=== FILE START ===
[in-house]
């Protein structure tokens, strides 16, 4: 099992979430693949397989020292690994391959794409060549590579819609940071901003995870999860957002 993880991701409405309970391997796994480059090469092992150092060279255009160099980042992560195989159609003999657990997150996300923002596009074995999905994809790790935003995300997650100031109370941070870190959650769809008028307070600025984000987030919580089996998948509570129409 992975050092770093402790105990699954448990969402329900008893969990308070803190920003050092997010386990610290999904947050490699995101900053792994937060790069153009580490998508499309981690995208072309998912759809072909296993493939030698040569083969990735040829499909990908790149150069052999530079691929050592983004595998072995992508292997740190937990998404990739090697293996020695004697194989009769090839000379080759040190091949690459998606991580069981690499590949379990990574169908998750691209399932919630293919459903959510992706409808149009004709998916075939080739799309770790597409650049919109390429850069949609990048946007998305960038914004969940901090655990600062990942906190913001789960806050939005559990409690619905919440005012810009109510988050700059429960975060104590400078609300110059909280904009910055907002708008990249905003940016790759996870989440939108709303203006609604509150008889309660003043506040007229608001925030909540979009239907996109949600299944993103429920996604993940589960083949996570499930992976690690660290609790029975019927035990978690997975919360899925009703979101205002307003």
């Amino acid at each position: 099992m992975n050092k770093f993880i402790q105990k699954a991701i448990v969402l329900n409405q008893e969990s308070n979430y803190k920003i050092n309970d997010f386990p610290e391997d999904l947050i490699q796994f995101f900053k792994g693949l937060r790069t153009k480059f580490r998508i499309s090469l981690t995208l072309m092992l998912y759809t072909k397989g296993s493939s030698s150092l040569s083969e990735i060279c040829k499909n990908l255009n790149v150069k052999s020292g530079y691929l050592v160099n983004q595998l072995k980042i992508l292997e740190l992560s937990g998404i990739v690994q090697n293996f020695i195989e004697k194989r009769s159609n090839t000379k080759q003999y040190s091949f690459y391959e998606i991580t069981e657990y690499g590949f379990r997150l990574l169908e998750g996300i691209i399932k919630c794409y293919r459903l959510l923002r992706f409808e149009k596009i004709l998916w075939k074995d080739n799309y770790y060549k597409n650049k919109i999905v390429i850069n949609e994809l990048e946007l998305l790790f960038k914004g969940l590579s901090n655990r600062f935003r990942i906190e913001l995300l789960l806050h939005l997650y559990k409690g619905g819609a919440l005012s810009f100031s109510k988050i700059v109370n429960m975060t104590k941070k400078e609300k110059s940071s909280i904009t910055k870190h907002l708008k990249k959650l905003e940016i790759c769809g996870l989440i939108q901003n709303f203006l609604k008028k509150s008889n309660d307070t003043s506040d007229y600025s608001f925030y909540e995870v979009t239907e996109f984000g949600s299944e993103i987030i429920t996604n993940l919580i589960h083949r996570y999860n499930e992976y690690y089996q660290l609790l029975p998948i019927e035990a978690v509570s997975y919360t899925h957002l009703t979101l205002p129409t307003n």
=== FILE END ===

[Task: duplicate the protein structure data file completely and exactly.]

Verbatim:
[in-house]
């Protein structure tokens, strides 16, 4: 099992979430693949397989020292690994391959794409060549590579819609940071901003995870999860957002 993880991701409405309970391997796994480059090469092992150092060279255009160099980042992560195989159609003999657990997150996300923002596009074995999905994809790790935003995300997650100031109370941070870190959650769809008028307070600025984000987030919580089996998948509570129409 992975050092770093402790105990699954448990969402329900008893969990308070803190920003050092997010386990610290999904947050490699995101900053792994937060790069153009580490998508499309981690995208072309998912759809072909296993493939030698040569083969990735040829499909990908790149150069052999530079691929050592983004595998072995992508292997740190937990998404990739090697293996020695004697194989009769090839000379080759040190091949690459998606991580069981690499590949379990990574169908998750691209399932919630293919459903959510992706409808149009004709998916075939080739799309770790597409650049919109390429850069949609990048946007998305960038914004969940901090655990600062990942906190913001789960806050939005559990409690619905919440005012810009109510988050700059429960975060104590400078609300110059909280904009910055907002708008990249905003940016790759996870989440939108709303203006609604509150008889309660003043506040007229608001925030909540979009239907996109949600299944993103429920996604993940589960083949996570499930992976690690660290609790029975019927035990978690997975919360899925009703979101205002307003």
């Amino acid at each position: 099992m992975n050092k770093f993880i402790q105990k699954a991701i448990v969402l329900n409405q008893e969990s308070n979430y803190k920003i050092n309970d997010f386990p610290e391997d999904l947050i490699q796994f995101f900053k792994g693949l937060r790069t153009k480059f580490r998508i499309s090469l981690t995208l072309m092992l998912y759809t072909k397989g296993s493939s030698s150092l040569s083969e990735i060279c040829k499909n990908l255009n790149v150069k052999s020292g530079y691929l050592v160099n983004q595998l072995k980042i992508l292997e740190l992560s937990g998404i990739v690994q090697n293996f020695i195989e004697k194989r009769s159609n090839t000379k080759q003999y040190s091949f690459y391959e998606i991580t069981e657990y690499g590949f379990r997150l990574l169908e998750g996300i691209i399932k919630c794409y293919r459903l959510l923002r992706f409808e149009k596009i004709l998916w075939k074995d080739n799309y770790y060549k597409n650049k919109i999905v390429i850069n949609e994809l990048e946007l998305l790790f960038k914004g969940l590579s901090n655990r600062f935003r990942i906190e913001l995300l789960l806050h939005l997650y559990k409690g619905g819609a919440l005012s810009f100031s109510k988050i700059v109370n429960m975060t104590k941070k400078e609300k110059s940071s909280i904009t910055k870190h907002l708008k990249k959650l905003e940016i790759c769809g996870l989440i939108q901003n709303f203006l609604k008028k509150s008889n309660d307070t003043s506040d007229y600025s608001f925030y909540e995870v979009t239907e996109f984000g949600s299944e993103i987030i429920t996604n993940l919580i589960h083949r996570y999860n499930e992976y690690y089996q660290l609790l029975p998948i019927e035990a978690v509570s997975y919360t899925h957002l009703t979101l205002p129409t307003n």